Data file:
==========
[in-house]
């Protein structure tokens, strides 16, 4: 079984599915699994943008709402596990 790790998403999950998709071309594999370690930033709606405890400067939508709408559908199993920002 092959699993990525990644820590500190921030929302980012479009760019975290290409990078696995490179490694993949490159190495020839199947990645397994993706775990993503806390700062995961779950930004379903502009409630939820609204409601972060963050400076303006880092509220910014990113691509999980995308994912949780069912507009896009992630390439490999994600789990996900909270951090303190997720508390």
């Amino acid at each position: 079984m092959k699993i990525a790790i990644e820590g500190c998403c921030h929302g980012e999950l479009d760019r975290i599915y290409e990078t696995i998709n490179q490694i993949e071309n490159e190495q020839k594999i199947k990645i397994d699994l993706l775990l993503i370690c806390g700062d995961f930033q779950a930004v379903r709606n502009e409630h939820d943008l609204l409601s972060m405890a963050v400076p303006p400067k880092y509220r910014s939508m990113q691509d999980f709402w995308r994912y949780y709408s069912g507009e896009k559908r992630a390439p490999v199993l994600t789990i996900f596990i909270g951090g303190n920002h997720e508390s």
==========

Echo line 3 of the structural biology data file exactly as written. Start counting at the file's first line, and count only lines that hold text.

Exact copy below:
């Amino acid at each position: 079984m092959k699993i990525a790790i990644e820590g500190c998403c921030h929302g980012e999950l479009d760019r975290i599915y290409e990078t696995i998709n490179q490694i993949e071309n490159e190495q020839k594999i199947k990645i397994d699994l993706l775990l993503i370690c806390g700062d995961f930033q779950a930004v379903r709606n502009e409630h939820d943008l609204l409601s972060m405890a963050v400076p303006p400067k880092y509220r910014s939508m990113q691509d999980f709402w995308r994912y949780y709408s069912g507009e896009k559908r992630a390439p490999v199993l994600t789990i996900f596990i909270g951090g303190n920002h997720e508390s």